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Runners compete in the Canadian International Marathon in Toronto on Oct. 14, 2001.J.P. Moczulski/The Globe and Mail

If you’re planning to tackle 26.2 miles (42 kilometres) in the fall, you’ve been busy this summer building up your weekly mileage.

There’s more to successful training than putting in the miles, though. The right nutrition plan is crucial to help you properly fuel for and recover from your runs.

If you haven’t yet given much thought to your nutrition, the following strategies can help maximize your performance during training and, ultimately, on race day.

Prioritize carbohydrates

A marathon-friendly diet should include enough calories to offset the extra ones you’re burning and adequate protein to prevent muscle loss and speed recovery.

Importantly, though, it also needs to feature carbohydrates at meals and snacks. Think whole grain bread, oats, brown rice, quinoa, farro, pasta, sweet potato, fruit and beans and lentils. Milk and yogurt deliver carbohydrates, too.

Once digested, carbohydrates are absorbed into the bloodstream as glucose. Glucose not immediately used for energy is stored in muscles as glycogen, the form that’s used to fuel exercise.

A regular training diet should include 5 to 8 g of carbohydrates for every kilogram you weigh. For a 160 pounds (73 kg) runner, that means consuming 365 to 585 g of carbohydrates a day.

For perspective, three cups of rice delivers 135 g of carbohydrates, 3 cups of cooked pasta have 100 g, 2 cups of mashed sweet potato supply 116 g, a large bagel has 55 g and two large bananas have 62 g.

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Time your pre-run meals, snacks

For runs under 90 minutes, you can rely on your muscle glycogen stores to get you through, provided, of course, your diet isn’t lacking carbohydrates.

If you’re running a longer duration, eat a carbohydrate-rich snack or light meal one to two hours prior. Limit fibre and fat, which leave the stomach more slowly; eating too much can cause digestive upset.

Easily digested pre-run snacks include fig bars, granola bars, energy bars, bananas or fruit smoothies. For breakfast, consider oatmeal with milk or toast with peanut butter and banana.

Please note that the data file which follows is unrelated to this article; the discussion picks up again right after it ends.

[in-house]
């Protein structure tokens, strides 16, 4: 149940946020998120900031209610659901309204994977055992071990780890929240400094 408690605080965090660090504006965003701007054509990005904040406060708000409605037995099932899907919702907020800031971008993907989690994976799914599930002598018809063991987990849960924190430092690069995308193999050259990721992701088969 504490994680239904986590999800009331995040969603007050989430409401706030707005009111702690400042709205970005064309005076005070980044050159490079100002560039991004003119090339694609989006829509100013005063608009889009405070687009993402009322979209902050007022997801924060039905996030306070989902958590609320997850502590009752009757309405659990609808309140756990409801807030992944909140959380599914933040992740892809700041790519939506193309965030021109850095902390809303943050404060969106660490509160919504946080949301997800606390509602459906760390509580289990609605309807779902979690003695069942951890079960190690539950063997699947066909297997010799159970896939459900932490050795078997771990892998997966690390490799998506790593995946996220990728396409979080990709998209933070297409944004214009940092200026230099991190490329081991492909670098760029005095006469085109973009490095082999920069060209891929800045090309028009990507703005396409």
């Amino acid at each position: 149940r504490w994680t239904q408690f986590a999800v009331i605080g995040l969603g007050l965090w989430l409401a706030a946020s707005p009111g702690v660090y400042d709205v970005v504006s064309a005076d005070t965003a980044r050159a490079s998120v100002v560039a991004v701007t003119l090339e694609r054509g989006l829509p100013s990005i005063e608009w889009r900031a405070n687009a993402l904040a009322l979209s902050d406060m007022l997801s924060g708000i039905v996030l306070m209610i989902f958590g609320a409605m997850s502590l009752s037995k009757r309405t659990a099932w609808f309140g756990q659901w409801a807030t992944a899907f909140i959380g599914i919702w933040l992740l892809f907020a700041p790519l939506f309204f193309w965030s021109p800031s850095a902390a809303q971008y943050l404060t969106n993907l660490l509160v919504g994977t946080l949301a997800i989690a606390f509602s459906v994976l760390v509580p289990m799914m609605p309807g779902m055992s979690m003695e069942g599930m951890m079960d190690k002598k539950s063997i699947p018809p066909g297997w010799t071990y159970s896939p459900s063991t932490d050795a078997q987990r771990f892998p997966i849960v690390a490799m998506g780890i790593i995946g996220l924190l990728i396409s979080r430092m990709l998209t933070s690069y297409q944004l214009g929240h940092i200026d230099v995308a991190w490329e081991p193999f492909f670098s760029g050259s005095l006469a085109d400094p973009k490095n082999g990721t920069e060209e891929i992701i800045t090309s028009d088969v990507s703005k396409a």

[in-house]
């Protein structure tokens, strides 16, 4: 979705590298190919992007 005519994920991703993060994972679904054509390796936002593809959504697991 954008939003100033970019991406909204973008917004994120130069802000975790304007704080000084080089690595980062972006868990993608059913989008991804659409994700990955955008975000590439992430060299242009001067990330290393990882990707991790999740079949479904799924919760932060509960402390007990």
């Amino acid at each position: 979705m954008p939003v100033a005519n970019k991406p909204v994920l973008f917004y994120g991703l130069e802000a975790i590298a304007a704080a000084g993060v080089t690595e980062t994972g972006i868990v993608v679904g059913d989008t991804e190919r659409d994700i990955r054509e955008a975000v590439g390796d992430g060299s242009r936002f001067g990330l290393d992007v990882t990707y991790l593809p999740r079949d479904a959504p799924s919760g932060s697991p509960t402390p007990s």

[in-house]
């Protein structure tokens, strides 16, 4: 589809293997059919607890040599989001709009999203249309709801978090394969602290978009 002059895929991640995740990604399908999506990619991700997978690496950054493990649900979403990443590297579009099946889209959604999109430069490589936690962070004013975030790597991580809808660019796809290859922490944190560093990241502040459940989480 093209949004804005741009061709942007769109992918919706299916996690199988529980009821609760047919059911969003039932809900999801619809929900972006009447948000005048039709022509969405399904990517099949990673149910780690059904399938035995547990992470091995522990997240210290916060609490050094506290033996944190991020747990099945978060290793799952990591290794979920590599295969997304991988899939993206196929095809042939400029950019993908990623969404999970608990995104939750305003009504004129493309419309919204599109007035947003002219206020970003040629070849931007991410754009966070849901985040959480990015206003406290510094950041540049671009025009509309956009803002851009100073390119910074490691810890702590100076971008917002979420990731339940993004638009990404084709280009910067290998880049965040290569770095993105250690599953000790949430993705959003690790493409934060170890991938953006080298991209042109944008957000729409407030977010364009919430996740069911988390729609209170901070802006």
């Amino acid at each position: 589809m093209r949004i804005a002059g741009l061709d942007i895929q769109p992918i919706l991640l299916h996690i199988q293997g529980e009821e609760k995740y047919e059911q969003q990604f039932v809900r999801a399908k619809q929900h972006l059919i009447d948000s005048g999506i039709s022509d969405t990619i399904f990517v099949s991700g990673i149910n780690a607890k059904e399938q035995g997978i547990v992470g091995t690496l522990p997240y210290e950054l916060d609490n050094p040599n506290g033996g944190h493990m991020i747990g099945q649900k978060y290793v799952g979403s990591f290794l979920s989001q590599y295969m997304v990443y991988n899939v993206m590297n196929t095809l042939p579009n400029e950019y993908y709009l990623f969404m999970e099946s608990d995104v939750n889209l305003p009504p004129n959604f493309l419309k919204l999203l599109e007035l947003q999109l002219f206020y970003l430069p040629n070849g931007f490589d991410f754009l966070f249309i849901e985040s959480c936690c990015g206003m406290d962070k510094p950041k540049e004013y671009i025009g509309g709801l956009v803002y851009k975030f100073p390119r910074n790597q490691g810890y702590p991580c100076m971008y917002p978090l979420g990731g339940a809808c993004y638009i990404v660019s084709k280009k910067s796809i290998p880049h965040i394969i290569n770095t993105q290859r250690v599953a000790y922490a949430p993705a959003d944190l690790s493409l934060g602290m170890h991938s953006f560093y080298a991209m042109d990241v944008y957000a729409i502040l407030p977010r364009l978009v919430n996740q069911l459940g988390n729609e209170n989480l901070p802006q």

Carry carbs on long runs

During runs longer than 90 minutes, you’ll need to replenish your blood glucose when muscle glycogen stores are dwindling.

Consume 30 to 60 g of carbohydrates for every hour of running up to three hours, and 60 to 90 g per hour for longer runs. Start fuelling during the first 30 to 45 minutes of running.

You can get carbohydrates from a combination of sports drinks, energy gels or chews, energy bars or “waffles” and/or dried fruit. Check labels on commercial products to determine the grams of carbohydrate per serving.

Carbohydrate-load before your race

Your body can store only enough glycogen to fuel 60 to 90 minutes of running. Once it’s used up, performance will suffer.

Carbohydrate-loading for two to three days prior to the marathon while tapering training will optimize muscles glycogen stores and improve endurance during the marathon.

The idea isn’t to add more calories to your diet. Rather, it’s to increase the portion of carbohydrates at meals while decreasing the amount of protein and fats.

When carbohydrate-loading, runners need to consume an additional 200 to 300 g of carbohydrates a day. Instead of eating three meals loaded with carbohydrates, try five or six smaller carbohydrate-rich meals to prevent feeling overly full.

Practise carbohydrate-loading before long training runs leading up to the marathon.

Stay hydrated

Plain water is fine for runs lasting less than an hour. For longer runs, hydrate with a sports drink. Doing so replenishes water, electrolytes lost in sweat (especially sodium) and carbohydrates burned by your muscles.

Daily water requirements are 2.2 litres for females and 3.0 litres for males. You need more, of course, when exercising. Drink 500 ml of water two hours before a run and 150 to 350 ml every 10 to 20 minutes during a run.

Assess your hydration needs by checking your weight before and after long runs to make sure you haven’t lost more than 2 per cent of your body weight. For every pound lost, drink 500 to 750 ml of water.

The day before the marathon, sip water all day and monitor the colour of your urine to maintain a pale or transparent yellow colour.

Optimize nutrition on race day

To top off your glycogen stores, eat the breakfast you trained with three to four hours before the marathon (e.g., carbohydrate-rich with a little protein and fat).

Bring water and your race nutrition (e.g., energy gels, chews) to the start line, as well as a small snack (e.g., banana, energy bar) to eat one hour before start time.

After the marathon, consume 50 to 100 g of quickly digested carbohydrate (e.g., sports drink, banana, bagel, cereal bar) within 30 to 60 minutes, when your muscles are primed to replenish glycogen.

Eat a high-carbohydrate meal that contains protein within two hours to help replenish glycogen and repair muscles. Drink fluids every five to 10 minutes until your weight is back to pre-marathon level.

Leslie Beck, a Toronto-based private practice dietitian, is director of food and nutrition at Medcan. Follow her on Twitter @LeslieBeckRD

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